Chemically Dependent Agriculture 
Chemically Dependent Agriculture
by Yale / John P. Wargo
Video Lecture 8 of 24
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Date Added: June 22, 2011

Lecture Description

The change from smaller, more diverse farms to larger single-crop farms in the U.S. has led to greater reliance on pesticides for pest management. Other changes as the U.S. food system becomes more commercialized include: increased use of additives, higher food prices, more water and energy consumption for agriculture, and more pesticide residues entering food through processing. Pesticides have also been used to combat insect-borne diseases, like malaria. The lecture provides an overview of relevant food, agriculture, and pesticide law, and covers the changes in pesticide use as scientific knowledge of a given chemical (i.e. DDT) improves.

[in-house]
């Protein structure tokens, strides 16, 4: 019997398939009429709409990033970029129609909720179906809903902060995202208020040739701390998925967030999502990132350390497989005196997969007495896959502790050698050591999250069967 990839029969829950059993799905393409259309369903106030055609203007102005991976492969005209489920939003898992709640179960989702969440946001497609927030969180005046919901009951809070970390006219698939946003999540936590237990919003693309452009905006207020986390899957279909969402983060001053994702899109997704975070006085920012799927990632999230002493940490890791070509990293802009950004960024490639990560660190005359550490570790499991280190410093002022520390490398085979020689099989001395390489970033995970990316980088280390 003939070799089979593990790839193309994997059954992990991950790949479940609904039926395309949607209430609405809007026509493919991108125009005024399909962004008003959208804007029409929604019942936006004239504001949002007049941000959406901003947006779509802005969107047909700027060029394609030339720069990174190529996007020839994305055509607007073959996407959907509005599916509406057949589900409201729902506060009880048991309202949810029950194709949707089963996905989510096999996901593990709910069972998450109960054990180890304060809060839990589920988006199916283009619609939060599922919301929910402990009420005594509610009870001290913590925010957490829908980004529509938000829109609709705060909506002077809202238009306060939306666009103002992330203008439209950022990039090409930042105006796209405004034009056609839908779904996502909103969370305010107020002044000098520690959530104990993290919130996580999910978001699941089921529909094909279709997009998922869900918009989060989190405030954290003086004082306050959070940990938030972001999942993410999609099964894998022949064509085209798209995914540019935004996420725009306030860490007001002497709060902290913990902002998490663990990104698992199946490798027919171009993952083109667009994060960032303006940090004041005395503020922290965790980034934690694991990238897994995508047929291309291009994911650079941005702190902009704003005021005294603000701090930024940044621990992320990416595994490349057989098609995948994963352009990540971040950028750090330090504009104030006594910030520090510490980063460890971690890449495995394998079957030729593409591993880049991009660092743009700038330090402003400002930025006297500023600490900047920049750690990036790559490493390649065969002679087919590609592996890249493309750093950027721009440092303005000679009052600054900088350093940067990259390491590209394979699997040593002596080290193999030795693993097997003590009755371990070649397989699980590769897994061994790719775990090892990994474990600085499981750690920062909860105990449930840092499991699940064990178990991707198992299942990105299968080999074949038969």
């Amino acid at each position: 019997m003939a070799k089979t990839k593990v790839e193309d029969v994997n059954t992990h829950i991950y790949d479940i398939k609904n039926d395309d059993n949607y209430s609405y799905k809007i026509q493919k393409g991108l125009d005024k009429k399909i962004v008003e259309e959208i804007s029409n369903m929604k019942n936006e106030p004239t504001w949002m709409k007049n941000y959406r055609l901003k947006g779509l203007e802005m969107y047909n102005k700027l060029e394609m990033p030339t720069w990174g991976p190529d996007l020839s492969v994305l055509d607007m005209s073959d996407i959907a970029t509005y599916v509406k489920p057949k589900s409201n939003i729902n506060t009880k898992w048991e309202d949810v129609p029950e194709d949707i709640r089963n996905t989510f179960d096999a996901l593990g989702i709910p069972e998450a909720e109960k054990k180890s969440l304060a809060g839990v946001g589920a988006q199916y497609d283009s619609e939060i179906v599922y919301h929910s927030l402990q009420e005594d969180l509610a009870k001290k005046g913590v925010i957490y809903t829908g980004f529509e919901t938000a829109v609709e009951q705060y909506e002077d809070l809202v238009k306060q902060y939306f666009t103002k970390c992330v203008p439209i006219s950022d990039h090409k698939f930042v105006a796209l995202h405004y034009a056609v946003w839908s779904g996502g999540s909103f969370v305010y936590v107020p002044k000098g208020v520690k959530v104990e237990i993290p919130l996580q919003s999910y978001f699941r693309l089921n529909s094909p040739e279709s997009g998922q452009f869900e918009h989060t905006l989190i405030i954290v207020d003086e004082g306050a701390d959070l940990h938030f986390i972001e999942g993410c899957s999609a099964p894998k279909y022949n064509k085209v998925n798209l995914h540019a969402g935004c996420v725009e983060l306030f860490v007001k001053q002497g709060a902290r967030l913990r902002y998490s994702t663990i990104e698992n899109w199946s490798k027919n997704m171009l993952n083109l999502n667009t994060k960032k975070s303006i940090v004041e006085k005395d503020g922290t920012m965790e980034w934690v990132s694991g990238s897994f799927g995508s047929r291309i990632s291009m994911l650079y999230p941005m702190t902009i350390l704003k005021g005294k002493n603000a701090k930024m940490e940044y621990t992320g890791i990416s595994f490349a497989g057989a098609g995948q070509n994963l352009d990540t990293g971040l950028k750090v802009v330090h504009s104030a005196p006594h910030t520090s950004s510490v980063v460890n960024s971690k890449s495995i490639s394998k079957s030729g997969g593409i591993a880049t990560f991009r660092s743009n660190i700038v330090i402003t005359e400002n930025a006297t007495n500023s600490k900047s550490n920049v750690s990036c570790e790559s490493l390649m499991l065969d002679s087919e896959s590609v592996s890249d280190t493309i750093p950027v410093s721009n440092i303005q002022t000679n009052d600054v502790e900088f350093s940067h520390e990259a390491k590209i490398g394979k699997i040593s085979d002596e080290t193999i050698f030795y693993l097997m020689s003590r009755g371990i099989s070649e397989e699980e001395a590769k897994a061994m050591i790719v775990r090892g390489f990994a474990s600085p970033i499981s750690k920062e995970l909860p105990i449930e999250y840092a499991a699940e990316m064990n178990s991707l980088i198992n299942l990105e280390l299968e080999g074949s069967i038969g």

Reading assignment:
Pollan, The Omnivore's Dilemma

Course Index

Course Description

Can law change human behavior to be less environmentally damaging? Law will be examined through case histories including: environmental effects of national security, pesticides, air pollution, consumer products, plastics, parks and protected area management, land use, urban growth and sprawl, public/private transit, drinking water standards, food safety, and hazardous site restoration. In each case we will review the structure of law and evaluate its strengths and weaknesses.

Course Structure:
This Yale College course, taught on campus twice per week for 50 minutes, was recorded for Open Yale Courses in Spring 2010.

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